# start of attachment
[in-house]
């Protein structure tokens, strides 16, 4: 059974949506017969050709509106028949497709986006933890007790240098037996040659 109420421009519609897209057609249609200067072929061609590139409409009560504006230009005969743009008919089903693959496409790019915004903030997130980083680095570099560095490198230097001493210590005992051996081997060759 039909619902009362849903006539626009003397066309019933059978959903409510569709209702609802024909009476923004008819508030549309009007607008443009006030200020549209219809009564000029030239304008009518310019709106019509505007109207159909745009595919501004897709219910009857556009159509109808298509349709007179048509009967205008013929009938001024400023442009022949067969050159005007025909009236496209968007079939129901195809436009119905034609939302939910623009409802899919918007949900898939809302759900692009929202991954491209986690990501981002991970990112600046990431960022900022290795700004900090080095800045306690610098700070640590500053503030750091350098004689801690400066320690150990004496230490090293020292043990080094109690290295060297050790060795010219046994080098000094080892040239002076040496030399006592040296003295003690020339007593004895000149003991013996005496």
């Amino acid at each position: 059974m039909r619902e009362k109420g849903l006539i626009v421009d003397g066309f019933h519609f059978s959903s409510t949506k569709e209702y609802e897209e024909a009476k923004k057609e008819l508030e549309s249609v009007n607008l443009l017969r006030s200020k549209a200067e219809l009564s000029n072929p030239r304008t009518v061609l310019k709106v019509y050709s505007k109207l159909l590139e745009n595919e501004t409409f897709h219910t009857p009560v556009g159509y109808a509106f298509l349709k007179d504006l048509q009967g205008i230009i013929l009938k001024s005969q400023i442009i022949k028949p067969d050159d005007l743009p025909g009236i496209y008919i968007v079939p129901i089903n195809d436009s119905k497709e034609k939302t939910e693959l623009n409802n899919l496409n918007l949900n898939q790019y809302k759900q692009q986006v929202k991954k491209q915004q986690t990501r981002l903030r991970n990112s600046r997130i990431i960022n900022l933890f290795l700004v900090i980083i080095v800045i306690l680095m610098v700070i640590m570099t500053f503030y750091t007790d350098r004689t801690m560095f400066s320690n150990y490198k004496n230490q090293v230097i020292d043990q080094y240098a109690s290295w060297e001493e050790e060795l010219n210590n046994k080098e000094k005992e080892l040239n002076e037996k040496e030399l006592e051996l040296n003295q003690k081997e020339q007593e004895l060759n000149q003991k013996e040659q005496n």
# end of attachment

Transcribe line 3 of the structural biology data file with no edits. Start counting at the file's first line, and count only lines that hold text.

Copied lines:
């Amino acid at each position: 059974m039909r619902e009362k109420g849903l006539i626009v421009d003397g066309f019933h519609f059978s959903s409510t949506k569709e209702y609802e897209e024909a009476k923004k057609e008819l508030e549309s249609v009007n607008l443009l017969r006030s200020k549209a200067e219809l009564s000029n072929p030239r304008t009518v061609l310019k709106v019509y050709s505007k109207l159909l590139e745009n595919e501004t409409f897709h219910t009857p009560v556009g159509y109808a509106f298509l349709k007179d504006l048509q009967g205008i230009i013929l009938k001024s005969q400023i442009i022949k028949p067969d050159d005007l743009p025909g009236i496209y008919i968007v079939p129901i089903n195809d436009s119905k497709e034609k939302t939910e693959l623009n409802n899919l496409n918007l949900n898939q790019y809302k759900q692009q986006v929202k991954k491209q915004q986690t990501r981002l903030r991970n990112s600046r997130i990431i960022n900022l933890f290795l700004v900090i980083i080095v800045i306690l680095m610098v700070i640590m570099t500053f503030y750091t007790d350098r004689t801690m560095f400066s320690n150990y490198k004496n230490q090293v230097i020292d043990q080094y240098a109690s290295w060297e001493e050790e060795l010219n210590n046994k080098e000094k005992e080892l040239n002076e037996k040496e030399l006592e051996l040296n003295q003690k081997e020339q007593e004895l060759n000149q003991k013996e040659q005496n």